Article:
Internationally, the potential health effects of DE exposure have long been recognized, and great effort has resulted in substantial reductions in diesel emissions, including in Canada. A key accomplishment has been the introduction of stringent emission regulations for new diesel vehicles and engines, resulting in improved engine and emission control technologies in both the off-road and on-road diesel fleets. In addition, the quality of diesel fuel used in on-road, off-road, rail, marine and stationary engines has improved, particularly in terms of the sulphur content. Some jurisdictions have undertaken additional initiatives to mitigate in-use diesel engine emissions and human exposure to them, such as inspection and maintenance programs, retrofit and scrappage programs and idling restrictions. However, the Canadian in-use diesel fleet is still dominated by vehicles whose engines predate the most recent emission standards.

Diesel-powered vehicles are pervasive on major roadways and in urban centres in Canada. It is reasonable to assume that most Canadians are regularly exposed to DE. Because of the variable and complex nature of DE and the fact that DE constituents are emitted by other pollution sources, it has been difficult to quantify general population exposure to DE. Several surrogates have been used to represent DE, all of which have had their limitations. The respirable fraction of elemental carbon is considered to be one of the better assessment options used to date.

This risk assessment considered the reviews and conclusions of the California Environmental Protection Agency (CalEPA) [1998] (see footnote 1) and the United States Environmental Protection Agency (EPA) [2002] (see footnote 2) human health risk assessments for DE and provided detailed review of the health effects literature published since 2000. The available information supports the conclusion that DE emissions have direct effects on human health.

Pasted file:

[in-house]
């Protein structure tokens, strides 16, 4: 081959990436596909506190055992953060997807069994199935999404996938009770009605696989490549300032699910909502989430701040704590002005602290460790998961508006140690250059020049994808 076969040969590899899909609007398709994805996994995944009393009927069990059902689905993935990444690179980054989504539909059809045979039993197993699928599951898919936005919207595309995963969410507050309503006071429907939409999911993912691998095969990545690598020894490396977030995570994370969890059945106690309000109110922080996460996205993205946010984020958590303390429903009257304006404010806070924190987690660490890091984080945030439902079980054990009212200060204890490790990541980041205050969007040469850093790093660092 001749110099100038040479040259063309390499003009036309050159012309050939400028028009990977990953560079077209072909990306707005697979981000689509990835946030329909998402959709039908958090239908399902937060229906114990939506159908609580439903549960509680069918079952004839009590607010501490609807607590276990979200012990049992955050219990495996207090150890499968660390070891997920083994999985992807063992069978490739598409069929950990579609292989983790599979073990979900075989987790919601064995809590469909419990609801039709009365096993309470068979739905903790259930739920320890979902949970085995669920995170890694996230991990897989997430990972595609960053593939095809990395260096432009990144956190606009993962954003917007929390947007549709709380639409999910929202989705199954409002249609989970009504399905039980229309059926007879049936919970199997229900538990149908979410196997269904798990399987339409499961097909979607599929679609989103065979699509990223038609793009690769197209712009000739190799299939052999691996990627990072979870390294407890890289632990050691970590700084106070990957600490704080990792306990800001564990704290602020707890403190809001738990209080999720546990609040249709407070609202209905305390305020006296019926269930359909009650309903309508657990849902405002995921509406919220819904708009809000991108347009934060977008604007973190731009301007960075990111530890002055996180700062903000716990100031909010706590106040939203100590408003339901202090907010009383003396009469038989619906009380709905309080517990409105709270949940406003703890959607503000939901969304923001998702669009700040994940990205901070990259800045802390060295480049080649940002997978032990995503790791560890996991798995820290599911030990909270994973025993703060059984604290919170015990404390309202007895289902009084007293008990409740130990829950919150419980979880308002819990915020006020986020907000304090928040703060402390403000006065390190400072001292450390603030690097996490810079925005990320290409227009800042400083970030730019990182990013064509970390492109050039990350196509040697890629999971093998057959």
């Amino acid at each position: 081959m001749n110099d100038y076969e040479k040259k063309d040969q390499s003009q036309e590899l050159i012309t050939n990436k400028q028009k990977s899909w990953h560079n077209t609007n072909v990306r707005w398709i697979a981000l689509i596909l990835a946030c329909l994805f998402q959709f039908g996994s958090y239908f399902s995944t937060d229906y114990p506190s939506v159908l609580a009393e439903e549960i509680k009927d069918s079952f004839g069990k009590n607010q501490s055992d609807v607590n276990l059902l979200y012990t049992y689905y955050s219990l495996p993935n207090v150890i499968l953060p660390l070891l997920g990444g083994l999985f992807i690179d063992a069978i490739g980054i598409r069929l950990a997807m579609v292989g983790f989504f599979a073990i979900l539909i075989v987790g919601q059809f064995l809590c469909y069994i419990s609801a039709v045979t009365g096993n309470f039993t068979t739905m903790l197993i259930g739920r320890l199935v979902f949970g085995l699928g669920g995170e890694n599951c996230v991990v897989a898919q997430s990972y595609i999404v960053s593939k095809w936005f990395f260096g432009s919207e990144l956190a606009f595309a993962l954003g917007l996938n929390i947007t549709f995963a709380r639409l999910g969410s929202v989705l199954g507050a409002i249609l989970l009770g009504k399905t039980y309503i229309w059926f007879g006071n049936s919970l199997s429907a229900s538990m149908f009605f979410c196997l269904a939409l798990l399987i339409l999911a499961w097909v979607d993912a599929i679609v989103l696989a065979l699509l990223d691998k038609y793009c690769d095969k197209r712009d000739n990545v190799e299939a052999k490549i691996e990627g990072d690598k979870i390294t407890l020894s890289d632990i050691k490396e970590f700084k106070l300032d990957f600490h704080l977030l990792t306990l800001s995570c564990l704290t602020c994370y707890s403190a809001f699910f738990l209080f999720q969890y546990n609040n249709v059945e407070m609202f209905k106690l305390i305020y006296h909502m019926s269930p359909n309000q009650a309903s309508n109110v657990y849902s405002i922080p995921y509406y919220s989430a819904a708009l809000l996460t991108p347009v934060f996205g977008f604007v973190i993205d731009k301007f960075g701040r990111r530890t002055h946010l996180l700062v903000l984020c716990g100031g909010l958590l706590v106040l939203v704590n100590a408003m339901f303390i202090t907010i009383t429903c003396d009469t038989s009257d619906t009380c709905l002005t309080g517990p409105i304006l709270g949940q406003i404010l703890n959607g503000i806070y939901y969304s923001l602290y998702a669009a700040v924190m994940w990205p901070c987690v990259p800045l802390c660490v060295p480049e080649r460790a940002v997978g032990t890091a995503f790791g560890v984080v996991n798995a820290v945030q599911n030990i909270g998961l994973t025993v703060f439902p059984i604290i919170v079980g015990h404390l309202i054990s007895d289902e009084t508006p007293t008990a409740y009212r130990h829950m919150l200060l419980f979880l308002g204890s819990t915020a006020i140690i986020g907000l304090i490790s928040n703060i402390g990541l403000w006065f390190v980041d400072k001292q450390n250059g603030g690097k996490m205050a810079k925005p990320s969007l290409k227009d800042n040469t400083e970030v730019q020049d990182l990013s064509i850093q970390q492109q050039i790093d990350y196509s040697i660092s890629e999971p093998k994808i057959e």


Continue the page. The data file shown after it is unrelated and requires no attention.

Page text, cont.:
The newly published health studies, along with supporting evidence from work published prior to 2000, provide sufficient evidence to conclude that DE is carcinogenic in humans and is specifically associated with the development of lung cancer. Although the risk estimates are generally small, the population health risks are considered to be significant given the ubiquitous presence of DE emissions in Canada. The evidence is also suggestive that DE may be implicated in the development of cancer of the bladder in humans, but further research is required to allow definitive conclusions to be drawn. A limited number of studies have investigated other cancers in association with DE exposure, but the evidence is inadequate to draw conclusions regarding causality. Overall, these conclusions are consistent with the categorization of DE as a human carcinogen (Group 1) by the International Agency for Research on Cancer (IARC). (see footnote 3) (see footnote 4)